Frank Calvillo's blog

Austin Transforms Into Noir City at Inaugural Fest


Too Late for Tears

In the midst of all the excitement over the Texas Film Awards and SXSW 2014, another film-related event took place recently: the first annual Noir City Austin. While free of a red carpet and movie stars in the flesh, this festival celebrated its inaugural weekend at the Alamo Drafthouse Ritz from Feb. 28 to March 2.

Hosted by the Film Noir Foundation, Noir City Austin screened 10 films straight from the genre’s heyday, and featured many faces familiar to devoted noir fans, such as Shelley Winters, Peter Lorre, Ray Milland and Lizabeth Scott.

Yet rather than screening such noir staples like The Maltese Falcon, Double Indemnity and The Big Sleep, the foundation chose  lesser-known titles that, though unknown to the majority of those in attendance, still contained all the necessary ingredients essential to any noir. More than that though, the movies selected tended to go beyond the conventions of the standard noir by incorporating elements of faith, surrealism and the supernatural within its plots.

New Film Fest This Weekend: The First Annual Noir City Austin


There’s usually very little to look forward to at the movies during the uneventful dog days of winter. This weekend, apart from the release of what looks like a passable popcorn thriller called Non-Stop, starring Liam Neeson and Julianne Moore, it seems like there’s nothing in the way of big-screen entertainment to get jazzed about.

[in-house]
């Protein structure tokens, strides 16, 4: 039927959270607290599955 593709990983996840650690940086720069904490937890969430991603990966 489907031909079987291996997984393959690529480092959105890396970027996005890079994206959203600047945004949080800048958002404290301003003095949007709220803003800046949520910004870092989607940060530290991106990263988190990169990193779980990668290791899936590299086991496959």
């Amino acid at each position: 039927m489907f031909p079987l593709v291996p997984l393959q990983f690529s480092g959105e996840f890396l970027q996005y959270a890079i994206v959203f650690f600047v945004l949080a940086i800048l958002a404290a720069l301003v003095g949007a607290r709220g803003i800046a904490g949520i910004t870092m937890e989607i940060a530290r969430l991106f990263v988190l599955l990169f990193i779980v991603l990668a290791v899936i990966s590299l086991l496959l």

The game changed, though, when The Film Noir Foundation announced the First Annual Noir City Austin, a three-day film festival taking place at the Alamo Drafthouse Ritz from February 28- March 2. The weekend features ten lesser-known film noir gems starring the likes of John Garfield, Shelley Winters, Peter Lorre and Robert Cummings, among others, and promises to be the ultimate gin-swilling, cigarette smoking gift from the movie gods themselves. 

The lineup is as follows:

Too Late for Tears (1949) -- Friday 2/28

Through accidental circumstances, Alan and Jane, an average married couple, come into possession of a satchel full of money and quickly find themselves at odds about what to do. When Jane decides to keep the money, she finds herself going down a dark path from which there is no return.

Try and Get Me! (1950) -- Friday 2/28

Based on a sensational crime story from the 1930s, Try and Get Me! tells the story of down-on-his-luck family man Howard, who is pulled into a life of crime by ruthless criminal Jerry. Though lucrative as their life of crime is, it's their final caper that proves to be their most deadly.

Austin Polish Film Festival 2013: Polanski, Closed Circuit and The Girl from the Wardrobe



The final day of the Austin Polish Film Festival held, by far, the most intriguing of all the films screened that weekend; each one more different than the last, and each one mesmerizing and completely unforgettable.

Up first was Roman Polanski: A Film Memoir by film historian and documentarian Laurent Bouzereau. I must confess this was the film I was looking forward to all weekend, being after all a student of film, an admirer of Bouzereau and a fan of Polanski. The movie was shot during Polanski's time under house arrest in Switzerland following his entry into the country in 2009.

Shot as a conversation between Polanski and his long-time friend and collaborator Andrew Braunsberg, the famed director gave what is perhaps his most frank and candid interview ever. No subject was off-limits for Polanksi, including his experiences as a child during the invasion of Poland, the murder of his wife Sharon Tate and their unborn child, and the charges brought against him that still prevent him from ever returning to the United States.